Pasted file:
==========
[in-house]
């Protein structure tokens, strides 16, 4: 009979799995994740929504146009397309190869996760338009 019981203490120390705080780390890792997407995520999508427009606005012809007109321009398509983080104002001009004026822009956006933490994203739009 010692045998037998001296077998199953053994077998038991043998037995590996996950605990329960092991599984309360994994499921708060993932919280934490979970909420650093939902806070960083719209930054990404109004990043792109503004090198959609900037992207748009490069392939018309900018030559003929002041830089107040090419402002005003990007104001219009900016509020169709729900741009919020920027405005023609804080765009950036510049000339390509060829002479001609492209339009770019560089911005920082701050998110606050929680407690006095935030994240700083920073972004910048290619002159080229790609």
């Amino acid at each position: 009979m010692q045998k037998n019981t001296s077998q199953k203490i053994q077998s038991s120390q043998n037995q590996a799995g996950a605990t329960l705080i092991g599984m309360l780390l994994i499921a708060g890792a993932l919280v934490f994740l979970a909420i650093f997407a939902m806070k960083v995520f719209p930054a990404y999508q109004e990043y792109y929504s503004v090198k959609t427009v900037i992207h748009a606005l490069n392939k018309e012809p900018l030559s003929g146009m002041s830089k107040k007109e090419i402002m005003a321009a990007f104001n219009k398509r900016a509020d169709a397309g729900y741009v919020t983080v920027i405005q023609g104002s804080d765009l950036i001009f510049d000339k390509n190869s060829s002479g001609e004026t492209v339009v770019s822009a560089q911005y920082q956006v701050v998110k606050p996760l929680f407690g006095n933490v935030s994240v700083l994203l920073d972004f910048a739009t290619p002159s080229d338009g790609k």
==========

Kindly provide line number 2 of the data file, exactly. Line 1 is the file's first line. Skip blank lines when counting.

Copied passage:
């Protein structure tokens, strides 16, 4: 009979799995994740929504146009397309190869996760338009 019981203490120390705080780390890792997407995520999508427009606005012809007109321009398509983080104002001009004026822009956006933490994203739009 010692045998037998001296077998199953053994077998038991043998037995590996996950605990329960092991599984309360994994499921708060993932919280934490979970909420650093939902806070960083719209930054990404109004990043792109503004090198959609900037992207748009490069392939018309900018030559003929002041830089107040090419402002005003990007104001219009900016509020169709729900741009919020920027405005023609804080765009950036510049000339390509060829002479001609492209339009770019560089911005920082701050998110606050929680407690006095935030994240700083920073972004910048290619002159080229790609």